VI. RIGHT TO CONSTITUTIONAL REMEDIES (Article 32): A right without remedy is a meaningless formality. Indian Constitution enumerates various rights to its citizen and in order to make these rights effective, it includes some means or remedies in the form of the Right to Constitutional Remedies under Article 32. Article 32 guarantees to every citizen the right to move the Supreme Court or High Courts for enforcement of Fundamental Rights by Constitutional means. Both the Supreme Court under Article 32 and the High Courts under Article 226 can issue necessary writs for the purpose. When a citizen feels that his Fundamental Rights have been violated, he can move the court for redressal. The Supreme Court under Article 32, Section 2) and High court under Article 226 may issue to safeguard the Fundamental Rights in the nature of habeas corpus, mandamus, prohibition, quo-warranto and certiorari. These are some instruments and means to make Fundamental Rights more effective. The courts have the power to enforce Fundamental Rights by issuing these writs against any authority of the State. The Indian Constitution lays down that any act of the executive or of the legislature which violates Fundamental Rights shall be void and the courts are empowered to declare it as void (Art. 13). Thus, the Constitution of India has made the judiciary as “the protector and guarantor of Fundamental Rights”. On the other hand, this Constitutional right is the “heart and soul” of the Constitution as it can only make Fundamental Rights effective.
However the right to move the court for protection of Fundamental Rights may be suspended during an emergency except those rights provided by Article 20 and Article 21.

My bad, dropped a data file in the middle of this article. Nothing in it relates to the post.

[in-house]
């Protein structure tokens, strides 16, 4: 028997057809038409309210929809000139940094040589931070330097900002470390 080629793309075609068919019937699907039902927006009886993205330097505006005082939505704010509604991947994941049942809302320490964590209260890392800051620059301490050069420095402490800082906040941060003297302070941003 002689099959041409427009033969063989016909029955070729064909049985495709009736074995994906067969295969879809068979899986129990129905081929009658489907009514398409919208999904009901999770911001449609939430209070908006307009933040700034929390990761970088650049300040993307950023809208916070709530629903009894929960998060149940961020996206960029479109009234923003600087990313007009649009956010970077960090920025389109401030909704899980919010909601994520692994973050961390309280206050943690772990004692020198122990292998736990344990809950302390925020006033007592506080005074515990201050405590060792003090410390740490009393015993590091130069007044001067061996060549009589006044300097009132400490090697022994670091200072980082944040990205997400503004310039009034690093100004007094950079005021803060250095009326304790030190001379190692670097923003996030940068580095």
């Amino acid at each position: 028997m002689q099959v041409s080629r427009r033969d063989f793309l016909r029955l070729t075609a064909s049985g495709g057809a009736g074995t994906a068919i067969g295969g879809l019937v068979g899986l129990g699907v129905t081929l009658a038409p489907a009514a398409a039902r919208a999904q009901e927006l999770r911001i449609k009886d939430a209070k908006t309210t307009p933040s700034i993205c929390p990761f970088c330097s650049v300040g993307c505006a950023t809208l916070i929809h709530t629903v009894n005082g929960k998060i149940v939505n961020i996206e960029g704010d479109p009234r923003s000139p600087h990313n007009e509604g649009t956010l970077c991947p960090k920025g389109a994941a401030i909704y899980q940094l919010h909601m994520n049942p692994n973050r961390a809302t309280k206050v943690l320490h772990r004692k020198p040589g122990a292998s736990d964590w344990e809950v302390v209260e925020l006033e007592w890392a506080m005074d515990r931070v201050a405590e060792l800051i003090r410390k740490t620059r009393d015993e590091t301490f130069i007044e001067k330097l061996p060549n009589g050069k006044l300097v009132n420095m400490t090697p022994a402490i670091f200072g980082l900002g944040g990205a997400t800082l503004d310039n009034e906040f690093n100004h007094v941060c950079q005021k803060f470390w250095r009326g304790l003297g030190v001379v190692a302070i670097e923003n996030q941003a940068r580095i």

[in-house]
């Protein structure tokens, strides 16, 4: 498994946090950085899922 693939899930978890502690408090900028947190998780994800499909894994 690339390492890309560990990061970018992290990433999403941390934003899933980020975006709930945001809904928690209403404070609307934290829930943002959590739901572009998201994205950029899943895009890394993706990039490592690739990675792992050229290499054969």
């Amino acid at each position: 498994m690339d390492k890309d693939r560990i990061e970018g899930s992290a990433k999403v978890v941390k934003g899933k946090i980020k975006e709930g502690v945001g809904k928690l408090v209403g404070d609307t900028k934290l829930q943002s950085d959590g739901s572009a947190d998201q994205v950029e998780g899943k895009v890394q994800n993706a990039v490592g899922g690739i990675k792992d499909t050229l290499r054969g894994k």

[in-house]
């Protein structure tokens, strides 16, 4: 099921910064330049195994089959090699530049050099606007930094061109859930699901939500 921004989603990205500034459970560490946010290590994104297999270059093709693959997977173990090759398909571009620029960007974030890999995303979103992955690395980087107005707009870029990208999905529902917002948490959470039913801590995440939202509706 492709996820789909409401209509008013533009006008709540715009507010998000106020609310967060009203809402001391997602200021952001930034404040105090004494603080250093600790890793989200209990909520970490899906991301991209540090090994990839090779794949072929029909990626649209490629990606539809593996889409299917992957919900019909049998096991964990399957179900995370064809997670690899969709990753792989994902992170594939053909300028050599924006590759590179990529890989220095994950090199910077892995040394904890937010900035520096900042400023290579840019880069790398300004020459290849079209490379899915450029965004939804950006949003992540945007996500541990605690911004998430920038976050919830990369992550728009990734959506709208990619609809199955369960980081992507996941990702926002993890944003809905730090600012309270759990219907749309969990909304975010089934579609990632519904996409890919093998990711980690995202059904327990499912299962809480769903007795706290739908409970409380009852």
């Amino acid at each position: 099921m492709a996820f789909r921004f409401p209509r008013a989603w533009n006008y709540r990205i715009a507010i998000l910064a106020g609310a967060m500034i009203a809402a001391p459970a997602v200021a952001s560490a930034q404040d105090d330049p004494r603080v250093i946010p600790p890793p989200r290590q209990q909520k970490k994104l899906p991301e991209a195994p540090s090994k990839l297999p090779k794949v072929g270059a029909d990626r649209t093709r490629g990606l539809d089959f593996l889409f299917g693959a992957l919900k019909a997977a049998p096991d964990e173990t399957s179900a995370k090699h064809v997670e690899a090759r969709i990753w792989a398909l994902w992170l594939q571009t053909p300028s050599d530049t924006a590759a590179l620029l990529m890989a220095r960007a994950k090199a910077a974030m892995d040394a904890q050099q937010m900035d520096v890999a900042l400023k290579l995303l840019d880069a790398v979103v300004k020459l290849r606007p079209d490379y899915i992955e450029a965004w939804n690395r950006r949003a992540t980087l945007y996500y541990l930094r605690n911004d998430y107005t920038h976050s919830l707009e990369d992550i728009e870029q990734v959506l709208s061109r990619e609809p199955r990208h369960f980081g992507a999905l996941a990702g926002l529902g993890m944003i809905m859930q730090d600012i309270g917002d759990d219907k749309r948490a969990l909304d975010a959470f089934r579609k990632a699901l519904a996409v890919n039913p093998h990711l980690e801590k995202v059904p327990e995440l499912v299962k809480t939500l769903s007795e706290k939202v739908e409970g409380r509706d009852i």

Restrictions on Fundamental Rights

Though the Constitution of India guarantees all these Fundamental rights for the citizen, yet there are some limitation and exceptions of these rights also. A citizen can not enjoy Fundamental Rights absolutely or at will. Within some Constitutional limitation citizen can enjoy their Rights. The Constitution of India imposes some reasonable restrictions upon enjoyment of these Rights so, that public order, morality and health remain intact . The Constitution always aims at restoration of collective interest along with individual interest .For example, right to religion is subject to restrictions imposed by the state in the interest of public order, morality and health so, that the freedom of religion may not be abused to committee crimes or anti-social activities . Similarly Rights guaranteed by article-19 does not mean absolute liberty . Absolute individual rights can not be guaranteed by any modern state . There fore our Constitution also empowered the state to impose reasonable restrictions as may be necessary in the larger interest of the community . our Constitution always attempts “ to strike a balance between individual liberty and social control .” and to establish a welfare state where collective interest got prominence over individual interest .Freedom of speech and expression (Art.19-1-A) is also subject to reasonable restrictions imposed by the state relating to defamation, contempt of court, decency or morality, security of the state, friendly relations with foreign states , incitement to an offence, public order, maintenance of the sovereignty and integrity of India . Freedom of assembly (Art.19-1-B) is also subject to reasonable restrictions imposed by the state that the assembly must be peaceful and without arms in the interest of public order. Freedom of press which is included in the wider freedom of expression is also subject to reasonable limitations and the state can impose restriction upon freedom of press in the larger interest of the state or for the prevention of contempt of court, defamation or incitement to an offence